A Denver Water crew works to replace a lead water service line installed in 1927 with a new copper one at a private home on June 17, 2021, in Denver.

The EPA approved a plan to remove lead water pipes in the Denver area. The agency called the local water utility's efforts an example to other utilities looking to replace their lead water lines.

The high levels of lead found in Denver's drinking water about 10 years ago prompted the push to replace old lead water lines. Between 64,000 and 84,000 lead pipes will be replaced in fifteen years. About 18% to 23% of the lead lines in the city have been dug up by Denver Water since then.

"Denver Water's approach to tackling lead in drinking water has been remarkable and an example for other communities across the country." Thanks to new funding from the Bipartisan Infrastructure Law, the utility's customers can expect an even faster lead service line replacement schedule.

Even low levels of exposure to lead are cause for public health concern. Growing bodies absorb more lead than adults do and their brains and nervous systems are more sensitive to the damaging effects of lead, according to the EPA. Intellectual disabilities and behavior disorders are caused by the over exposure. Even though the utility is still working on removing lead water lines, some results have been achieved. According to the Associated Press, the latest water tests show that lead levels in the city's water have fallen below the federal limit. The Denverite reports that the water utility has given free water filters to households while it continues to replace lead lines with copper.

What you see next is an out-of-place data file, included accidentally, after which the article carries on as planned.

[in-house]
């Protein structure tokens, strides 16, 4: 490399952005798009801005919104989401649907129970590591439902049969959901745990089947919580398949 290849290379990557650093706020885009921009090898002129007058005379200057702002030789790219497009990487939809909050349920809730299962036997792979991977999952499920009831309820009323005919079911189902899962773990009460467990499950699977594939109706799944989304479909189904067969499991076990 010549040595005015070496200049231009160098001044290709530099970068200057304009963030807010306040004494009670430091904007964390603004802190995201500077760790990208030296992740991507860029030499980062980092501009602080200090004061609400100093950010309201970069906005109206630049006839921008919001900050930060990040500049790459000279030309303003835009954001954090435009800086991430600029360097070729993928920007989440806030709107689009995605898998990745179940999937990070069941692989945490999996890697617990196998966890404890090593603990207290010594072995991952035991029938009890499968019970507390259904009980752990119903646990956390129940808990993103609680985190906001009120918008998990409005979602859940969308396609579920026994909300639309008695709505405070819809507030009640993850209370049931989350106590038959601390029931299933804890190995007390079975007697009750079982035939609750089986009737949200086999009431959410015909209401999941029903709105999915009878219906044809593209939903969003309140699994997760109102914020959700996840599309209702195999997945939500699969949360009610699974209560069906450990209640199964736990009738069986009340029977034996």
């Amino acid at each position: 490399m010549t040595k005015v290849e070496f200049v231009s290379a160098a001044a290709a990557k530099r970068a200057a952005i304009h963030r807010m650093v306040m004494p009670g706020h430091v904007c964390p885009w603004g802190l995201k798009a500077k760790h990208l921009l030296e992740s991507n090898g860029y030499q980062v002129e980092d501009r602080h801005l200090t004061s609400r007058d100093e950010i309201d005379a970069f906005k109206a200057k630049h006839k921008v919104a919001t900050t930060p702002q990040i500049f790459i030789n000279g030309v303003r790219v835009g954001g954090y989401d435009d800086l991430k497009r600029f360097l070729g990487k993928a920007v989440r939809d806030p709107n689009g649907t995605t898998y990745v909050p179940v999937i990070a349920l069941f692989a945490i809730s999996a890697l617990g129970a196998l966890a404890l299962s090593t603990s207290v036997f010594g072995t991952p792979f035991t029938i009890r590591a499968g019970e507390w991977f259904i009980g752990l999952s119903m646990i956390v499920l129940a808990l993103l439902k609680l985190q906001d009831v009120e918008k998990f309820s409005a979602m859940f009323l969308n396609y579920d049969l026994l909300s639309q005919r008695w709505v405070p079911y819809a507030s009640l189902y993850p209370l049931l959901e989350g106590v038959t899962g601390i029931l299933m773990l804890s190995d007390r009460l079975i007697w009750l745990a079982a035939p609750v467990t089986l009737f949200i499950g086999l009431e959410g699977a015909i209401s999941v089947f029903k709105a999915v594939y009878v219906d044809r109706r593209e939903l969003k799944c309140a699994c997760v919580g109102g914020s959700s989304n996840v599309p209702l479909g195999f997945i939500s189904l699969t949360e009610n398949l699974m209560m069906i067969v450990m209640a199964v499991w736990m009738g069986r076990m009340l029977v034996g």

There is a lead problem in other US cities. One in 20 tap water tests in Chicago had lead levels that were above the U.S. government limits. Out of 24,000 households, 1000 had lead levels that were higher than recommended. There is no safe level of lead exposure for children, according to the EPA.

Chicago has been slower to replace lead water lines than Denver. More than two years after the city promised to remove lead pipes, only a small percentage of them have been replaced, according to a report.

EartherEnvironmental Policy